4. I have considered the rival contentions. It is not disputed before me that Champa Lal was one of the partners of the firm, M/s Lalit Hordwae Bhandar, Phalna, at, the relevant time. There is prima facie material on the record to show that on the date of the inspection by the Inspector, the firm had 35 bags of cement in its godown (besides 5 bags of cement, which ,were sold away to Govind Bam at a price higher than the controlled Price without having a valid licence issued in this behalf by the Licensing Authority under the Order Clause 3 of the aforesaid Order clearly lays down that : 'On and after the date of coming into force of this Order, no person shall carry on the business as a stockiest except under and in accordance with the terms and conditions of licence issued in this behalf by the licensing authority. It appears prima facie that in the absence of any valid licence, the firm was not authorised to deal in, cement and contravene the aforesaid provisions of the Order. It cannot, therefore, be said at this stage that there were no sufficient grounds before the learned Chief Judicial Magistrate Bali, for taking cognizance against the firm for, an offence punishable, under Section 3 read with Section 7, of the Act, read with, Clause 3 of the Order. Section 10 of the Act farther lays down that if an Order made under Section 3 of the. Act is contravened by a Company which includes firm also, within its definition, every person who at the time the contravention was committed was in charge & was responsible to the Company' for the conduct of the business of the Company as well as the Company shall be deemed to be guilty of the contravention & shall be liable to be proceeded against and punished accordingly. The proviso to Sub-section (1) of Section 10, however, provides that if the person is able to show that contravention took place without his knowledge or that he exercised all due diligence to prevent such contravention, he will not be held guilty for contravention Hence, the learned Chief Judicial Magistrate committed no error in taking cognizance against Champa Lai, who is another partner of the firm. However, it will be Open for Champa Lal petitioner to show that the contravention took place without his knowledge or that he exercised all due diligence to pie vent it. At this, initial stage it is not open for him to contend that he cannot be proceeded against for the contravention ,of the Order by the firm of which he was a partner and was prima-facie in charge and was responsible to the firm for the conduct of the business of the firm as well as the firm. It will, not be out of place to mention that there is no prima-facie material on the record to show that Champa Lal had (knowledge of the sale of 5 bags of cement to Govind Ram at a price t higher than(he controlled price of the cement or that he played any role in negotiating the sale or was a party to the sale itself Hence, in the absence of such material, liability for sale of 5 bags of cement to Govind Ram by Bhanwar Lal partner of the firm at a price higher than the controlled price of the cement cannot be saddled on him.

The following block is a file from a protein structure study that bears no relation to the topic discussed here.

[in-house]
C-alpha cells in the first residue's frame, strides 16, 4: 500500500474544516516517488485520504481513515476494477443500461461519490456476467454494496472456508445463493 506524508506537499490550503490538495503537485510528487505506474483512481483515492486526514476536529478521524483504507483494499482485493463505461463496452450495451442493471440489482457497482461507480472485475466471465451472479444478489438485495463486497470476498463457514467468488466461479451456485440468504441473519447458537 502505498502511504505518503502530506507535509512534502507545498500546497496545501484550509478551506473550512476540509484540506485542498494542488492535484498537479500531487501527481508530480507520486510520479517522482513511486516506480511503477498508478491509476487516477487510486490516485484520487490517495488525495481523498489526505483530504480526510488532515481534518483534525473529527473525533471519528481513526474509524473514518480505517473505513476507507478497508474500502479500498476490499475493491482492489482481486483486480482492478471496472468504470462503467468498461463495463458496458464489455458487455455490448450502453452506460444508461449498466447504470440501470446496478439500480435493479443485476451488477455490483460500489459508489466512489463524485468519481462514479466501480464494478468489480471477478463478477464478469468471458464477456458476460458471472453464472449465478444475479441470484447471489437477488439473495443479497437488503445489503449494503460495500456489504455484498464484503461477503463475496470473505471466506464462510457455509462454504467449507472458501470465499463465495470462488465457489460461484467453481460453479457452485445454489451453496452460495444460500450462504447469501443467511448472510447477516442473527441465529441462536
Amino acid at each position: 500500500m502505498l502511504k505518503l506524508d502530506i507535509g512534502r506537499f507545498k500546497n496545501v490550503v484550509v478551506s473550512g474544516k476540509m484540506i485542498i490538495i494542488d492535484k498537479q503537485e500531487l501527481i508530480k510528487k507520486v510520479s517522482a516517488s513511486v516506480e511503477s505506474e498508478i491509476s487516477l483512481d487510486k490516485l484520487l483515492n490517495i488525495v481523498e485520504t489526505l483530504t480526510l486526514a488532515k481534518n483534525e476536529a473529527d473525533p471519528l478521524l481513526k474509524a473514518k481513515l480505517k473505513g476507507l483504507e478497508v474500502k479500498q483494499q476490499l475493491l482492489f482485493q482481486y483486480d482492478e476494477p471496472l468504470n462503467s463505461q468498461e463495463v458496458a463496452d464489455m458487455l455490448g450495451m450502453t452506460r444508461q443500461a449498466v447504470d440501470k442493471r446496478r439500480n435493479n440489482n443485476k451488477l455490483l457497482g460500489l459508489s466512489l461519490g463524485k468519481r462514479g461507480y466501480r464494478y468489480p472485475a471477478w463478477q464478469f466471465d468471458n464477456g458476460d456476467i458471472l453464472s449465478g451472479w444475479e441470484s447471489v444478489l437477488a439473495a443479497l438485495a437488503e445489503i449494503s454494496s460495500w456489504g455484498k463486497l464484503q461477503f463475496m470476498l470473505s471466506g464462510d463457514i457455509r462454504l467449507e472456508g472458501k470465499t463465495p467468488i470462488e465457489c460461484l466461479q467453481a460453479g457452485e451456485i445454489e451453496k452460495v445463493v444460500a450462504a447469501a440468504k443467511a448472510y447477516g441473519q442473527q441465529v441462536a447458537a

5. Consequently, the application under Section 482, Cr.P.C. is partly accepted and it is held that in the absence of any material on the record to show that Champa Lal was aware of sale of 5 bags of cement by Bhanwar Lal to Govind Ram at a price higher than the controlled price of the cement, he cannot he made liable and proceeded againt for the offence alleged to have been committed by Bhanwar Lai. However, in view of the express provisions of Section 10 of the Essential Commodities Act, he was rightly proceeded against for contravention of the Rajasthan Cement (Licensing Control) Order, 1974, by the firm of which he was a partner, and was prima facie in charge and was responsible to the firm for the conduct of its business as well, as firm. The application under Section 482, Cr.P.C. is therefore, decided accordingly. It is, however, made clear that it will be open for the petitioner to show that his case falls under the proviso to Sub-section (1) of Section 10 of the Essential Commodities Act, 1955.